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Do you make your kids say yes ma'am and yes sir when speaking to an adults?

I was raised to say yes ma'am and yes sir. Til this day I still say it to my parents and anyone older than myself. My husband and I were raised pretty much the same so we also make our kids say it. And if they slip and say yeah to an adult we correct them on the spot. Who else is the same way? I know a lot of people still do but I think its not something enforced today as it was when we were growing up.


Asked by True_Gator_77 at 2:55 AM on Dec. 19, 2010 in General Parenting

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Answers (17)
  • I was raised in a military home(Air Force). I was expected to address an adult properly and my DH and I have taught our children the same. It's not a Southern thing, a military thing or any other thing. It's just common courtesy and respect for people.

    Answer by Robsmommy at 9:33 AM on Dec. 19, 2010

  • Yes, he has to say sir or ma'am and please and thank you. We are big on manners and I hardly have to correct him anymore he just does it.

    Answer by onemellowmom at 4:44 AM on Dec. 19, 2010

  • No. When ma'am and sir were in routine use, children were also addressed formally by strangers: Miss Girl and Master Boy.

    Respect and formality are never one-way streets, in my world. You want me to call you Doctor, you call me Missus. You want to call me Linda, that's your first name, too --no matter who you are. Older has nothing to do with it.

    Answer by LindaClement at 2:57 AM on Dec. 19, 2010

  • Not necessarily yes mam or sir but I do enforce manners! I think that's a huge problem today, I encounter waaaay too many kids who have NO manners and who are not disciplined. My kids might once in awhile do something naughty or embarassing, but it is not common for my kids to misbehave... in public anyways :P lol

    Answer by marine_wife0520 at 9:31 AM on Dec. 19, 2010

  • My husband & i are raising our son the same way. It's just a sign of good manners something that a lot of kids these days are seriously lacking.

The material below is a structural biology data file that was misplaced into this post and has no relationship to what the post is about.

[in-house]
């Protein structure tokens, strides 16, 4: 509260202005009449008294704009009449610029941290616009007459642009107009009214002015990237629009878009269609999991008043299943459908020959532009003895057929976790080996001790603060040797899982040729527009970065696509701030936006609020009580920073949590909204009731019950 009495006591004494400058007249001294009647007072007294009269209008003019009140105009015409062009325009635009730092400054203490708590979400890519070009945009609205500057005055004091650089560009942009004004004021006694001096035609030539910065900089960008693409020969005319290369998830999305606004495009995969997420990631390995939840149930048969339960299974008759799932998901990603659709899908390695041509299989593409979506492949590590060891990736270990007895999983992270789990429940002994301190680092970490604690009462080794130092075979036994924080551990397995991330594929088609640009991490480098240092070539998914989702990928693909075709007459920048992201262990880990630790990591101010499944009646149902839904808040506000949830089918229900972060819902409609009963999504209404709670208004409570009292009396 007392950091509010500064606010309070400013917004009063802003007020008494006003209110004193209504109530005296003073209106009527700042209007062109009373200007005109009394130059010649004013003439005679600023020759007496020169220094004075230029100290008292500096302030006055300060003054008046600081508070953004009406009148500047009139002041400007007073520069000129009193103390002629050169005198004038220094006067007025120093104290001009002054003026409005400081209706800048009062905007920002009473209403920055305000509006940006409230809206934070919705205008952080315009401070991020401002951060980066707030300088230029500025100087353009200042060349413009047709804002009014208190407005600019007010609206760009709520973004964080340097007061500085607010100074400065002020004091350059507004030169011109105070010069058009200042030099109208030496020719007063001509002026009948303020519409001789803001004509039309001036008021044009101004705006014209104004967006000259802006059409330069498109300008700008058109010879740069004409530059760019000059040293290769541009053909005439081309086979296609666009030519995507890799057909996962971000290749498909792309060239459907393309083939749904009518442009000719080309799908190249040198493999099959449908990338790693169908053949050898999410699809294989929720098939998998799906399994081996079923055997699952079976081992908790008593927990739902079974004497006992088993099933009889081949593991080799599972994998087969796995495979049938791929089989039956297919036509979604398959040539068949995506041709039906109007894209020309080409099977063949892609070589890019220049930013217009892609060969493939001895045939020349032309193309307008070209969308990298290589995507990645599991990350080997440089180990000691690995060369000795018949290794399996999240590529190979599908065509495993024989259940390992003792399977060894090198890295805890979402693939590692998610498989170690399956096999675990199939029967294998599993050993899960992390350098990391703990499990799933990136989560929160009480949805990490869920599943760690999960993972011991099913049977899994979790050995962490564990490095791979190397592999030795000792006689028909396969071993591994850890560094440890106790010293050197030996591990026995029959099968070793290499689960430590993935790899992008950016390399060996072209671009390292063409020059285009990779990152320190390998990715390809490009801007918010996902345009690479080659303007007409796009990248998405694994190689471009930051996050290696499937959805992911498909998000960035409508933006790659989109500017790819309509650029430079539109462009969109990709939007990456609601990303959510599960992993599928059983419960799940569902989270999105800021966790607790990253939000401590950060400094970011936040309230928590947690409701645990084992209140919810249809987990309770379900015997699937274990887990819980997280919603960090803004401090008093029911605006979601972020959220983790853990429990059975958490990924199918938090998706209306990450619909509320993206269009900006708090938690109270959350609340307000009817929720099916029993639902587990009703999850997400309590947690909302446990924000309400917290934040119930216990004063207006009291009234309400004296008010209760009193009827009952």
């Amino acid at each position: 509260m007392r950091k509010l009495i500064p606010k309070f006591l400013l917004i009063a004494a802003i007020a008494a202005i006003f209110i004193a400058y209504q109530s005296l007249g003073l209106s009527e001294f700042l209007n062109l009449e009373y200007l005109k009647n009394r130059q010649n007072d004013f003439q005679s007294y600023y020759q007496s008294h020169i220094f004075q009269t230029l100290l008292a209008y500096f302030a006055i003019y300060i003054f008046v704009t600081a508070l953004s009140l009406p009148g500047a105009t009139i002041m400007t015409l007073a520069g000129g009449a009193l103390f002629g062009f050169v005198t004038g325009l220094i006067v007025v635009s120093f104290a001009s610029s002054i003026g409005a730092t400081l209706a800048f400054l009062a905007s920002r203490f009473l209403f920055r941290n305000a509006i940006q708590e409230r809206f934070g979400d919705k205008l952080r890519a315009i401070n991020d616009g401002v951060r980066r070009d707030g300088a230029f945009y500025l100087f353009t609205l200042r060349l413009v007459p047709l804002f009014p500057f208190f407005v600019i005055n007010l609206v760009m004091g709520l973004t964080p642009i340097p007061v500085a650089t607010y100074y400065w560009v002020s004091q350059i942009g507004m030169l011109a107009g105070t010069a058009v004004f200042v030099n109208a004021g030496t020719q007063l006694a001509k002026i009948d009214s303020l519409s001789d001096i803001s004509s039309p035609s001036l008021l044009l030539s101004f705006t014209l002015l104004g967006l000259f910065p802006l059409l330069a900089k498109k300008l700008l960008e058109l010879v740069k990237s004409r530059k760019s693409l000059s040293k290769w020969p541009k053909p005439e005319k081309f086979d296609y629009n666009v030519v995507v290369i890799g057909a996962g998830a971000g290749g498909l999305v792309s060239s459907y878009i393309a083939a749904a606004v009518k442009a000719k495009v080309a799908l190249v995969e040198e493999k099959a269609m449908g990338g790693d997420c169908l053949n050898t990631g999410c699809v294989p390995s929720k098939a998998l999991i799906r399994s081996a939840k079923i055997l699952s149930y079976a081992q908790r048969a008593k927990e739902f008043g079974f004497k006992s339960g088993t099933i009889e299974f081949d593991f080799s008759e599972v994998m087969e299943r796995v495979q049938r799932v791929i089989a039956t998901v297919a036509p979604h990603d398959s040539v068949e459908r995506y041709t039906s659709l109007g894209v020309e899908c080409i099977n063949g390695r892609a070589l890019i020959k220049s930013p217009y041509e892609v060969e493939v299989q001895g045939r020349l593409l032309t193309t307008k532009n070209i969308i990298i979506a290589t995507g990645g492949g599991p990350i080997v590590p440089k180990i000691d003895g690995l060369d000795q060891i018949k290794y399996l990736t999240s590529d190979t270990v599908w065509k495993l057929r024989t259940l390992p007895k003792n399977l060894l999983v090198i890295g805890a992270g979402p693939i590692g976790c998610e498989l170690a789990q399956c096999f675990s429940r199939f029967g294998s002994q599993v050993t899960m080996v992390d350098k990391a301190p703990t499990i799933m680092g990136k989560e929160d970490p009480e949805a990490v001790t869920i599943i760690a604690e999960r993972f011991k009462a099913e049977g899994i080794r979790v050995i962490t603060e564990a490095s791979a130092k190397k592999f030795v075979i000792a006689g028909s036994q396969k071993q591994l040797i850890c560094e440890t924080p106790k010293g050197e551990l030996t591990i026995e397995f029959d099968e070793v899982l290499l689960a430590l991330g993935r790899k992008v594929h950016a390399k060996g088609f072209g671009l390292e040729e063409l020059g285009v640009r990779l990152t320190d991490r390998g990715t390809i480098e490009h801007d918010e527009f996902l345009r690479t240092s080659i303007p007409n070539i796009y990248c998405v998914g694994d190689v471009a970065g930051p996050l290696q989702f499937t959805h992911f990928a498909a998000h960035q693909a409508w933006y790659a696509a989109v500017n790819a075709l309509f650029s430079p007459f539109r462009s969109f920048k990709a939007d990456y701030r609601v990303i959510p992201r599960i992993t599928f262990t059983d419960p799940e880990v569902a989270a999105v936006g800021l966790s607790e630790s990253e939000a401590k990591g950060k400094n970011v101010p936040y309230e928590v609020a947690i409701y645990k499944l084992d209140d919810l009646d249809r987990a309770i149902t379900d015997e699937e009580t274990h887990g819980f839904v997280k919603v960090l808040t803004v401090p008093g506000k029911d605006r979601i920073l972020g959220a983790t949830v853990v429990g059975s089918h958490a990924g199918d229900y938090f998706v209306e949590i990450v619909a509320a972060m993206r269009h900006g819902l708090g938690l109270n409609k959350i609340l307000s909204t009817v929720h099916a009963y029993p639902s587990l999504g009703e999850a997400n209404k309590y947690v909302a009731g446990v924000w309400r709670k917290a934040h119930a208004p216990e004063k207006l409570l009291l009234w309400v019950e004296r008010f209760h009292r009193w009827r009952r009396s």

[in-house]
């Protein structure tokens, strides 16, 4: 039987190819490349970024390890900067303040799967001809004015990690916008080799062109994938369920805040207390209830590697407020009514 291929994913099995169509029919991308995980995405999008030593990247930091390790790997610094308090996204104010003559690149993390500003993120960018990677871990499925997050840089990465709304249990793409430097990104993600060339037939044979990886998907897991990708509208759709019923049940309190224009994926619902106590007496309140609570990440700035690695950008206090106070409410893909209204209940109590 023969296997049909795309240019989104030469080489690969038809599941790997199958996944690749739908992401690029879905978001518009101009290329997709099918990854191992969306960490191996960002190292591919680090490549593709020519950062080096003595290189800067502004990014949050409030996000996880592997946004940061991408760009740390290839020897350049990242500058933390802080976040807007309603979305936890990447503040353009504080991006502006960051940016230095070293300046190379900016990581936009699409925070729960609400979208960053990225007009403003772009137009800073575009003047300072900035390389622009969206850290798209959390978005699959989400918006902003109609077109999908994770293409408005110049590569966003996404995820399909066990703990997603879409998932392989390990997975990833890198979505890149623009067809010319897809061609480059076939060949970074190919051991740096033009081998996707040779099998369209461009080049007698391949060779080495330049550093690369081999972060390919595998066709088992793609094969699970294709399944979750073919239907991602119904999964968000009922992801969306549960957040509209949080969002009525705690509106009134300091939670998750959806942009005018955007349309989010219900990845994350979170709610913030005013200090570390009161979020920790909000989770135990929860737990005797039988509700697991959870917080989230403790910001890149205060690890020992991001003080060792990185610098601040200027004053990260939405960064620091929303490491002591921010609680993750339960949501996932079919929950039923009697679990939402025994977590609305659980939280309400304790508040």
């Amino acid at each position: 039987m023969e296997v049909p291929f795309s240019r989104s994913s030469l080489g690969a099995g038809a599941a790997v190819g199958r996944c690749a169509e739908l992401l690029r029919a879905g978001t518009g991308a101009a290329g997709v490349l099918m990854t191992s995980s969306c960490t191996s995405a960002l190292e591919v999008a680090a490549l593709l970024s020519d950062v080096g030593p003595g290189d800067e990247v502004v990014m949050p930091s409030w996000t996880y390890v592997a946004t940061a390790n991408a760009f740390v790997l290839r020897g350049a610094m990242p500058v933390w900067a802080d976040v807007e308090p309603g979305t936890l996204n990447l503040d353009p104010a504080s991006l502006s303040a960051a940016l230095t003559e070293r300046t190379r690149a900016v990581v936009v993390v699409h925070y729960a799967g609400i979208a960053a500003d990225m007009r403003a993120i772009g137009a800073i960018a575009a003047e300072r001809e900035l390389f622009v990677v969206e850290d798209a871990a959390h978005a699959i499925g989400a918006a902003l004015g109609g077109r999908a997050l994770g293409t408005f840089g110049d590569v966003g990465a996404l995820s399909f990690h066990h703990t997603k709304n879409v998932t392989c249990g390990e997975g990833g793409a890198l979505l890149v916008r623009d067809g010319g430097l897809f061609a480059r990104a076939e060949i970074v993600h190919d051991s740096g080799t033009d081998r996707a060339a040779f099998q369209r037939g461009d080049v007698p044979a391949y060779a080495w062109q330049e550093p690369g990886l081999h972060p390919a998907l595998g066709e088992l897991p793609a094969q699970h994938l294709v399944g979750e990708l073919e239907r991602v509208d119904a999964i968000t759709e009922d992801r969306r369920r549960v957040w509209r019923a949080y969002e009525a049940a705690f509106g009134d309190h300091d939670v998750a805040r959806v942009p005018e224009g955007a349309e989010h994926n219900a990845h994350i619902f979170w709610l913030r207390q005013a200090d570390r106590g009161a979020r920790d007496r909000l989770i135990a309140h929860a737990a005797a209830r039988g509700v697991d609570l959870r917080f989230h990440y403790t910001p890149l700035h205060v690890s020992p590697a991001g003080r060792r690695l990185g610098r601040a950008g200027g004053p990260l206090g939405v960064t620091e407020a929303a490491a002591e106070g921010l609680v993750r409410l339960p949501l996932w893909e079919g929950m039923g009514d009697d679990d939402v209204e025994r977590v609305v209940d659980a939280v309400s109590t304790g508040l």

Answer by NubianQueen78 at 9:33 AM on Dec. 19, 2010

  • Yes i do! But i also say yes maam and yes sir to them.... my neice thinks it is hilarious!.....she is 4. But if we are just talking and playing....was your day good....yea it was biggie. But if we are talking business or's all manners. manners to strangers also.

    Answer by harris4 at 3:01 AM on Dec. 19, 2010

  • That's not something that was done when I was growing up. I think it's more of a southern thing. I grew up in Chicago and no one I knew said sir or ma'am unless they were being a wise-ass. And by the time I was old enough to address my friends' parents it was no longer in style to call them Mr or Mrs. We were asked to just call them by their first names. My kids call all their friends' parents by their first names and vice-versa. I'm still always a little taken aback when I hear someone says Mrs. and my last name, lol. And I've been married for almost 11 years. It's just so very rarely used (usually it's a teacher). I did get called "miss" at Red Robin today, lol. We were taught that "Miss" was for a young or unmarried woman. "Ma'am" is appropriate for someone my age who obviously is married with kids. I sniggered at the thought of being a "Miss". You can still be polite without saying sir or ma'am.

    Answer by justanotherjen at 4:27 AM on Dec. 19, 2010

  • I don't live in an area where people do that. I think it's a Southern thing.

    Answer by SWasson at 8:20 AM on Dec. 19, 2010

  • It is a Southern thing. I taught my kids to do that, but I've gotten some really rude comments from people in the north, saying that I'm making them be submissive. I try not to be rude back, so I just say "really?" and smile, and wonder how much father in life they might have gone if they had been taught simple manners.

    Answer by SweetLuci at 8:46 AM on Dec. 19, 2010

  • Yes ma'am I do. I wasn't raised to say it, but was raised to say yes Mrs/Mr _________ not yeah. I do think it is more a southern thing. I was born in the north and moved to the south as a child. My ex was raised in the south and he yes sir's and ma'ams everyone.

    Answer by kmath at 8:54 AM on Dec. 19, 2010